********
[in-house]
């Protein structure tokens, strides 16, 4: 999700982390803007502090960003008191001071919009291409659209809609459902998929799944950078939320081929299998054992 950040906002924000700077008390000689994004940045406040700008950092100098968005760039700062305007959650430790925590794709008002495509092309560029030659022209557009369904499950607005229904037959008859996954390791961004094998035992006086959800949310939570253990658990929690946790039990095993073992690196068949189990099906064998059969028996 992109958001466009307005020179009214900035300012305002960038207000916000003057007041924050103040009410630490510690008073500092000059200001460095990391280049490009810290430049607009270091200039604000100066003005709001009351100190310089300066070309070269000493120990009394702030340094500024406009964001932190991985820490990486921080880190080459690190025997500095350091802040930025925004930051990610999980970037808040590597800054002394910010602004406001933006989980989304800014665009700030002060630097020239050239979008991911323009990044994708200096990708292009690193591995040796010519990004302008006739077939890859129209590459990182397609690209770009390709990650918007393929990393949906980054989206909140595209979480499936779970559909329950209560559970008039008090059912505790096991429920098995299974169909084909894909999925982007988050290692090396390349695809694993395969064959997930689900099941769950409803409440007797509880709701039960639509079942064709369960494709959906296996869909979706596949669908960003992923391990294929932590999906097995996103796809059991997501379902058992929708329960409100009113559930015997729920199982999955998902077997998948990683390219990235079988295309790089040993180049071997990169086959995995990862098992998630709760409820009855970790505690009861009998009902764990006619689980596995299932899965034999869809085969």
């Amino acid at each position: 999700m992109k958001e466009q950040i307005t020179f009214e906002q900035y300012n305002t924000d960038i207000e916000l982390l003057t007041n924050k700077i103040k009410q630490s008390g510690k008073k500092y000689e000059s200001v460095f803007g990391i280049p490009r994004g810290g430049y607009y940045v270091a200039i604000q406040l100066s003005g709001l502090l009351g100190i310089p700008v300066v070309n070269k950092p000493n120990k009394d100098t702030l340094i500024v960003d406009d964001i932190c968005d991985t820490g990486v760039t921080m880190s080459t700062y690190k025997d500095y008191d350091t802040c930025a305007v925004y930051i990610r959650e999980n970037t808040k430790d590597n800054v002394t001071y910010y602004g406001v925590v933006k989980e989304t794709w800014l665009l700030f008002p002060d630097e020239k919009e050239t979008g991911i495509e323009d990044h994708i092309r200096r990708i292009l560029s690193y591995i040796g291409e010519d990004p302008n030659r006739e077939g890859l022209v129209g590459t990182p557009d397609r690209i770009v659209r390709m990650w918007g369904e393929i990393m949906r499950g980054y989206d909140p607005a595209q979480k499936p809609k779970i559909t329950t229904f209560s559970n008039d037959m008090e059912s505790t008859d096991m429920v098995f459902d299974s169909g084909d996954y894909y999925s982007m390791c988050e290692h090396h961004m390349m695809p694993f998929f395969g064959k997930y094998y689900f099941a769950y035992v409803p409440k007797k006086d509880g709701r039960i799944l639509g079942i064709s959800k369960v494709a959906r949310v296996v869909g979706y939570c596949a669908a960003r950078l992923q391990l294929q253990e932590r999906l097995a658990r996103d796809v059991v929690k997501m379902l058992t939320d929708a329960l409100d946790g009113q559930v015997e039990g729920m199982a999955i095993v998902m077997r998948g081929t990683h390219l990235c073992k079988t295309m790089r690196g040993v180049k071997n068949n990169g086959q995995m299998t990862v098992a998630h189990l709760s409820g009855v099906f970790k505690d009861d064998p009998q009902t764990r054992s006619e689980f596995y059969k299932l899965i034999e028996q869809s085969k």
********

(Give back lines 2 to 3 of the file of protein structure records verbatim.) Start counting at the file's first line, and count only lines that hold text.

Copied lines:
């Protein structure tokens, strides 16, 4: 999700982390803007502090960003008191001071919009291409659209809609459902998929799944950078939320081929299998054992 950040906002924000700077008390000689994004940045406040700008950092100098968005760039700062305007959650430790925590794709008002495509092309560029030659022209557009369904499950607005229904037959008859996954390791961004094998035992006086959800949310939570253990658990929690946790039990095993073992690196068949189990099906064998059969028996 992109958001466009307005020179009214900035300012305002960038207000916000003057007041924050103040009410630490510690008073500092000059200001460095990391280049490009810290430049607009270091200039604000100066003005709001009351100190310089300066070309070269000493120990009394702030340094500024406009964001932190991985820490990486921080880190080459690190025997500095350091802040930025925004930051990610999980970037808040590597800054002394910010602004406001933006989980989304800014665009700030002060630097020239050239979008991911323009990044994708200096990708292009690193591995040796010519990004302008006739077939890859129209590459990182397609690209770009390709990650918007393929990393949906980054989206909140595209979480499936779970559909329950209560559970008039008090059912505790096991429920098995299974169909084909894909999925982007988050290692090396390349695809694993395969064959997930689900099941769950409803409440007797509880709701039960639509079942064709369960494709959906296996869909979706596949669908960003992923391990294929932590999906097995996103796809059991997501379902058992929708329960409100009113559930015997729920199982999955998902077997998948990683390219990235079988295309790089040993180049071997990169086959995995990862098992998630709760409820009855970790505690009861009998009902764990006619689980596995299932899965034999869809085969």
């Amino acid at each position: 999700m992109k958001e466009q950040i307005t020179f009214e906002q900035y300012n305002t924000d960038i207000e916000l982390l003057t007041n924050k700077i103040k009410q630490s008390g510690k008073k500092y000689e000059s200001v460095f803007g990391i280049p490009r994004g810290g430049y607009y940045v270091a200039i604000q406040l100066s003005g709001l502090l009351g100190i310089p700008v300066v070309n070269k950092p000493n120990k009394d100098t702030l340094i500024v960003d406009d964001i932190c968005d991985t820490g990486v760039t921080m880190s080459t700062y690190k025997d500095y008191d350091t802040c930025a305007v925004y930051i990610r959650e999980n970037t808040k430790d590597n800054v002394t001071y910010y602004g406001v925590v933006k989980e989304t794709w800014l665009l700030f008002p002060d630097e020239k919009e050239t979008g991911i495509e323009d990044h994708i092309r200096r990708i292009l560029s690193y591995i040796g291409e010519d990004p302008n030659r006739e077939g890859l022209v129209g590459t990182p557009d397609r690209i770009v659209r390709m990650w918007g369904e393929i990393m949906r499950g980054y989206d909140p607005a595209q979480k499936p809609k779970i559909t329950t229904f209560s559970n008039d037959m008090e059912s505790t008859d096991m429920v098995f459902d299974s169909g084909d996954y894909y999925s982007m390791c988050e290692h090396h961004m390349m695809p694993f998929f395969g064959k997930y094998y689900f099941a769950y035992v409803p409440k007797k006086d509880g709701r039960i799944l639509g079942i064709s959800k369960v494709a959906r949310v296996v869909g979706y939570c596949a669908a960003r950078l992923q391990l294929q253990e932590r999906l097995a658990r996103d796809v059991v929690k997501m379902l058992t939320d929708a329960l409100d946790g009113q559930v015997e039990g729920m199982a999955i095993v998902m077997r998948g081929t990683h390219l990235c073992k079988t295309m790089r690196g040993v180049k071997n068949n990169g086959q995995m299998t990862v098992a998630h189990l709760s409820g009855v099906f970790k505690d009861d064998p009998q009902t764990r054992s006619e689980f596995y059969k299932l899965i034999e028996q869809s085969k």